If the Miami Heat can’t get the best from Dion Waiters, is there another team across the NBA landscape that’s willing to take on that challenge?

Dion Waiters became a fan favorite of the Miami Heat when he spearheaded a remarkable turnaround to salvage what was looking like a lost 2016-17 season, prompting Pat Riley to award him a four-year deal worth $52 million the following summer.

Since that career-best season, Waiters’ charming arrogance has soured. The production has gone down and the injuries have piled up, resulting in 90 missed games over the last two seasons.

That image change is what happens when the talk occurs far more than the walk, but Waiters also hasn’t done himself any favors with the way he’s handled a demotion on a Heat team that’s asked less of him compared to when he first arrived.

Jimmy Butler has assumed No. 1 status on Miami’s depth chart while rookies Tyler Herro and Kendrick Nunn have established themselves as rotation regulars in the backcourt.

This while Waiters was suspended for the season opener in part due to a public display of frustration on social media as well as his recent adventure that led to a 10-game suspension from an edible-induced panic attack on the team’s plane.

He has long been a source of entertainment for NBA fans. The irrational-confidence guys usually are, oozing a level of swagger and inner belief that emits a superstar aura without the accompanying production.

Once that facade is stripped away and you begin to analyze how Waiters functions within an NBA team, he becomes a potential League Pass tune-in on the occasional hot night, but not the guy any sensible front office would put trust in.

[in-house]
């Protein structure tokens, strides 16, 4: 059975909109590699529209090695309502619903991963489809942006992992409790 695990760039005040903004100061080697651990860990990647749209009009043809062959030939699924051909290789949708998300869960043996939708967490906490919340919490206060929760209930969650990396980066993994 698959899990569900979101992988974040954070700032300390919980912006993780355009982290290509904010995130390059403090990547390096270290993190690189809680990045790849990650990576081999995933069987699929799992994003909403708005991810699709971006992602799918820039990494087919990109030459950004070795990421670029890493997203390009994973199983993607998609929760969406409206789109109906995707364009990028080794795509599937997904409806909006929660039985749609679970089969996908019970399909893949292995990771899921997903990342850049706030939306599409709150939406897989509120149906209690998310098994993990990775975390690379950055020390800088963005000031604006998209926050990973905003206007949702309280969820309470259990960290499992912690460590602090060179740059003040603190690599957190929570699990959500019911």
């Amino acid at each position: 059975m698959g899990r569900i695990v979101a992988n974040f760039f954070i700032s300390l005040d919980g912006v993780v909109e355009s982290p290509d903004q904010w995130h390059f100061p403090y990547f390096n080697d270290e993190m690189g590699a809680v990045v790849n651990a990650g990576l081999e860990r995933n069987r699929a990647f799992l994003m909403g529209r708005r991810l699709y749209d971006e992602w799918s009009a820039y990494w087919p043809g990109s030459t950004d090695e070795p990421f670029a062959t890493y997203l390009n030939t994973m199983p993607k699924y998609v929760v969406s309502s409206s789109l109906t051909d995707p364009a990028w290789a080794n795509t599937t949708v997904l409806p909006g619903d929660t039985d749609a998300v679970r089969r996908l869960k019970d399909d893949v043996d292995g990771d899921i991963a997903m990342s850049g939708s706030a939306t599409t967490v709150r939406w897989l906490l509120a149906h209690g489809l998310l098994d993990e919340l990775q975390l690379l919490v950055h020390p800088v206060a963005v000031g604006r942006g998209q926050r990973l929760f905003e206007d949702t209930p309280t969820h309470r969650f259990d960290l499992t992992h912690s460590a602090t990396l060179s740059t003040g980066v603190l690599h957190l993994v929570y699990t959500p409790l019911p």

His efficiency from beyond the arc varies by the season. He rarely looks to get others involved or provides much resistance at the defensive end.

Waiters is strictly about getting buckets, but even that comes with its baggage.

During the 2018-19 season, 93 players attempted more than 10 shots per game. Waiters was dead last among them in free-throw attempts with just 1.0 a night, opting instead for the ill-advised long 2-pointers that have contributed to his measly 41.2 career field goal percentage.

He’s a career 13.2 points per game scorer, but carries himself in the same manner as Kevin Durant or James Harden. Sure, it’s charming when he’s given free rein to shoot at will with little to no consequences on a middling squad, but what competitive team wants that type of player, one who won’t sit silent if he fails to get his way?

The Heat have one of the most well-respected cultures in the NBA. It’s what helped Waiters get into peak shape to earn his most recent contract. But even they have lost their grip trying to get Waiters to buy into an idea that doesn’t revolve around him anymore.

Only 27 years of age, there’s still plenty of time for him to carve out a niche in the league, even if it’s unlikely to be in Miami.

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However, Waiters’ NBA tenure rests inside a ticking clock that speeds up with every instance of the individual being placed above the team. If he can’t learn to check that, his talent simply isn’t worth the trouble for even the most stable of organizations.



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